This is an archived article that was published on sltrib.com in 2013, and information in the article may be outdated. It is provided only for personal research purposes and may not be reprinted.
The number of homes along the Wasatch Front listed for sale was at a 15-year low at the end of 2012, even as prices rose steadily through most of the year and sales gained ground.
The scarcity of homes on the market underlines the severity of the housing market's collapse in Weber, Davis, Salt Lake and Utah counties, as well as many Utahns' uncertainty about the pace of the recovery, real estate experts say.
Listings peaked in the fourth quarter of 2007 at 14,683 homes, according to the Salt Lake Board of Realtors, which cited figures compiled by the Wasatch Front Regional Multiple Listing Service. By the end of last year, that number, which includes foreclosures and short sales, had been cut to 7,229 the lowest count since the fourth quarter of 1997, when 5,767 homes were on the market.
Myriad reasons are offered why sellers are holding back, even as demand for homes rises. Some say the 6 percent gain in the median price of a single-family home in Salt Lake County last year wasn't enough to offset the sharpest decline in values since World War II.
"Prices dropped by 25 percent in Salt Lake County. So a [6 percent increase] is good news. But it's not enough to motivate me to put my house on the market right now," said Jim Wood, director of the University of Utah's Bureau of Economic and Business Research.
The economist owns a pair of homes and wants to sell one. Because he expects prices to rise 10 percent to 12 percent this year, he will wait awhile before listing it with an agent.
"I'll probably sell it this summer. But I know I could do better if I waited another year," he said.
Like other experts, Wood believes the number of listings probably won't fall further in 2013. Still, many potential sellers are more likely than not to stay on the sidelines until values rise further, he said.
Home sales in Salt Lake County jumped 15 percent last year, to 10,870 units from 9,452 in 2011. The gain was on top of a double-digit rise over 2010. Dave Frederickson, president of the Board of of Realtors, said worries that record low interest rates might rise soon is driving many buyers to snap up properties on the market so much so that bidding wars have erupted over well-priced homes. And that's pulled the inventory well under numbers that were typical before the housing bubble formed, he said.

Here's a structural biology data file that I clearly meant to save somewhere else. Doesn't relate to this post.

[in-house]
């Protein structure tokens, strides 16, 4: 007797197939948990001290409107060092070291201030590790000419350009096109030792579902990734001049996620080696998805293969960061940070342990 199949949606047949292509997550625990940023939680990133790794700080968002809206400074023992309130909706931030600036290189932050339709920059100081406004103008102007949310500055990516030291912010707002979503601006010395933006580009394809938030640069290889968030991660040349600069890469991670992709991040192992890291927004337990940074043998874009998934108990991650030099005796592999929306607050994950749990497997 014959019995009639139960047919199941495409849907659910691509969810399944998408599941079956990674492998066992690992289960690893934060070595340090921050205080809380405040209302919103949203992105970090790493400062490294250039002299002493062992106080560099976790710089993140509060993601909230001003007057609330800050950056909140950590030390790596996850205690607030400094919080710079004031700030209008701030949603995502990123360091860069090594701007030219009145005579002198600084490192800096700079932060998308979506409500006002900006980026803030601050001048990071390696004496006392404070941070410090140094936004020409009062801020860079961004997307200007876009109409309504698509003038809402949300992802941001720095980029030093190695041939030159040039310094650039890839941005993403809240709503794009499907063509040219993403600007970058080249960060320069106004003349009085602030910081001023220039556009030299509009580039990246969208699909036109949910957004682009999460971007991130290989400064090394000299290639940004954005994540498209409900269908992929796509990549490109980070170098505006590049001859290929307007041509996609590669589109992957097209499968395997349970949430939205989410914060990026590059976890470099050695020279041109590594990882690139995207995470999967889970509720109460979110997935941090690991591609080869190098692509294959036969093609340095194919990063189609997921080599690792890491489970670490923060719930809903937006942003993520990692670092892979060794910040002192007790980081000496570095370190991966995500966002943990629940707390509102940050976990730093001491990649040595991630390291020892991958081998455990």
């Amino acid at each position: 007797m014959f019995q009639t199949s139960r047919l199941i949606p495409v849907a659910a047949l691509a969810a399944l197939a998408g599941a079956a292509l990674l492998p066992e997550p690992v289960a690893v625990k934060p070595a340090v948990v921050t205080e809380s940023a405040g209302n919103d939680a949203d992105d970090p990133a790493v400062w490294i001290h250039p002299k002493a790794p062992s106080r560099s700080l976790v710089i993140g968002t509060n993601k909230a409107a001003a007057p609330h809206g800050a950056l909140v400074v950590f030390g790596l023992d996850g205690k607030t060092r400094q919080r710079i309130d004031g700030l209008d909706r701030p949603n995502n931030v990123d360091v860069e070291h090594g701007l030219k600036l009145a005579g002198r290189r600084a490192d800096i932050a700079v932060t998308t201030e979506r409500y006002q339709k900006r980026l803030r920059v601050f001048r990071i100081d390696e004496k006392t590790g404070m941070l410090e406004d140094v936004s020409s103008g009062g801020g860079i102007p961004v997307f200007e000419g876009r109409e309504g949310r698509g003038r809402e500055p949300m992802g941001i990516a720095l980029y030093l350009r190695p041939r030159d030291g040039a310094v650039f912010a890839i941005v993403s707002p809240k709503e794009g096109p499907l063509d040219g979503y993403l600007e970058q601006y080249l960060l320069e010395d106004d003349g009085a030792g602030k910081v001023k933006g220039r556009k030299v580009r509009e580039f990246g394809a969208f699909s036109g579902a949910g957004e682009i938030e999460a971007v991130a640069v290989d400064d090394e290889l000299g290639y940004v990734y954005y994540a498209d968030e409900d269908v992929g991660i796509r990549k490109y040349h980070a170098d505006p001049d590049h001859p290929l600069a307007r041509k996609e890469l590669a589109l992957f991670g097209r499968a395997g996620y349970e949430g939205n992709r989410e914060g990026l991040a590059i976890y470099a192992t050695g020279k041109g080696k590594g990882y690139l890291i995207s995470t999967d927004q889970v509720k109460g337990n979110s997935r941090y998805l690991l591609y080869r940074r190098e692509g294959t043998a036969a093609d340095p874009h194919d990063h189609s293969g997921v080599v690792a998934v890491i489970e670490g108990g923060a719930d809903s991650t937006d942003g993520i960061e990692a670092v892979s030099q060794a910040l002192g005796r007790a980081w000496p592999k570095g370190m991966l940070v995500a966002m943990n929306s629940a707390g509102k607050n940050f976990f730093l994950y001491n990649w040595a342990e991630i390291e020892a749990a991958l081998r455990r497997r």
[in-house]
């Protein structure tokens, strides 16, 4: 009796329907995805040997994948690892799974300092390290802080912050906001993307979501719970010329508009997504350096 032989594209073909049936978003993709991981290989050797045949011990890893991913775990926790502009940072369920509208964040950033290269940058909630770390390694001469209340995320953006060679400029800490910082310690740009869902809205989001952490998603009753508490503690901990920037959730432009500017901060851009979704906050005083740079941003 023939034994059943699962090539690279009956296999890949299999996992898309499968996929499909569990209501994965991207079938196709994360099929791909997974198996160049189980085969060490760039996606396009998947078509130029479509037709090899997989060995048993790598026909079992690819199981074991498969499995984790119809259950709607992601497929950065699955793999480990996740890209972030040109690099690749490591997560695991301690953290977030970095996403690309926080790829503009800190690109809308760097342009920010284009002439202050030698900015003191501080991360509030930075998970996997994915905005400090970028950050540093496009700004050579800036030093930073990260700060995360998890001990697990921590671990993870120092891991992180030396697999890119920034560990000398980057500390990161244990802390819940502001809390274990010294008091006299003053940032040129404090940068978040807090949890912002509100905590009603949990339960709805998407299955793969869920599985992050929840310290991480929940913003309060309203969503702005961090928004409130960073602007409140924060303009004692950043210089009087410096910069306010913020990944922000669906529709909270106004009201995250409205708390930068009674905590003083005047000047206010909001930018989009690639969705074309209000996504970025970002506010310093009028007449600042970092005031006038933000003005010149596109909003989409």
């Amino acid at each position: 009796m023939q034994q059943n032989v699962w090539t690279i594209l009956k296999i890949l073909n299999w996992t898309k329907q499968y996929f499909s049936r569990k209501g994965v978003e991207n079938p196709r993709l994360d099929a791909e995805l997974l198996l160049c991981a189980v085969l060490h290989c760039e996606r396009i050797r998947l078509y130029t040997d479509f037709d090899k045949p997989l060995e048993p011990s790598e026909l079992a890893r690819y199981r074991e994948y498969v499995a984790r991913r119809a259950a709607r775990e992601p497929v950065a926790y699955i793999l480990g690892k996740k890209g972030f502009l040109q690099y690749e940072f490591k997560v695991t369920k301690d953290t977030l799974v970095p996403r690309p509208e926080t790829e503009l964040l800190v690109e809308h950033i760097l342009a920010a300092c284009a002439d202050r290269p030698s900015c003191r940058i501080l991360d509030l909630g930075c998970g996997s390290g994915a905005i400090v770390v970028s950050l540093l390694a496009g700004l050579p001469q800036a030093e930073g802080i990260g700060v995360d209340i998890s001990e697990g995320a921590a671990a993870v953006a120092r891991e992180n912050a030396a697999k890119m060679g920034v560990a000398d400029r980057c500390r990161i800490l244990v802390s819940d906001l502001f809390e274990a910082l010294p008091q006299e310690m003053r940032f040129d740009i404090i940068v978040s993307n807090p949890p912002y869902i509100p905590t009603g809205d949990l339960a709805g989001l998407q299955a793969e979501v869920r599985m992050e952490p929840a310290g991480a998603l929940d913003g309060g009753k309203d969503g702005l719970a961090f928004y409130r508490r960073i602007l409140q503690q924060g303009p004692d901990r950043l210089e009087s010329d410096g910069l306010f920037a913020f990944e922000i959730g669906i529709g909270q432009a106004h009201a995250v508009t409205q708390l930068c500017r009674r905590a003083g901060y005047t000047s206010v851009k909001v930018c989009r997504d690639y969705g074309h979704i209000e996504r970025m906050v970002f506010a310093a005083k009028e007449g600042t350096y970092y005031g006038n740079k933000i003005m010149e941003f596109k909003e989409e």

"Interest rates have almost caused a feeding frenzy. It's not allowing us to build back up supply. I don't know if a lot of potential sellers out there even know [the housing market] has come back," Frederickson said. "The buyers are catching on to that quicker than the sellers are."
Realtor Adam Kirkham thinks that with prices down 25 percent since 2007, a lot of would-be sellers who bought homes at the height of the market may not have enough equity to sell them at an acceptable profit. Worse, some people might even be upside-down in their mortgages owing more than their homes are worth. So they won't or can't put their homes up for sale, he said.
"If you don't have equity, you don't have the flexibility of selling out of choice. It's more of a forced sell."
What's a buyer to do? Even though real estate agents may appear to have self-serving motives for advising people to act if they see a suitable home for sale, their certainty that the housing market is on its way back is backed up by experts beyond the Wasatch Front.
Earlier this month, Trulia, a real estate website, put Salt Lake City on a list with San Francisco, Seattle, Denver and San Jose, Calif., as the best examples of booming markets right now.
"We have created a seller's market that is as strong a seller's market as I've seen in the eight or nine years I've been in the business," Kirkham said.
"My advice to buyers is, if they have found a property, not to hesitate."
TIps for sellers, buyers
• Price it right
• Make the house say "buy me"
• Be flexible about closing costs, other extras when negotiating
• Hire a social media-savvy real estate agent
• With credit tight, consider cash offers from bidders, even if they aren't the highest
• Don't buy unless you plan to stay put for a few years
• Make sure your credit reports are accurate
• Buy only what you can really afford
• Buy in a district with good schools
• Pay additional points (a portion of the interest you pay at closing) in order to get a lower interest rate if you plan to stay in the house a long time
Source: Bankrate.com; CNNMoney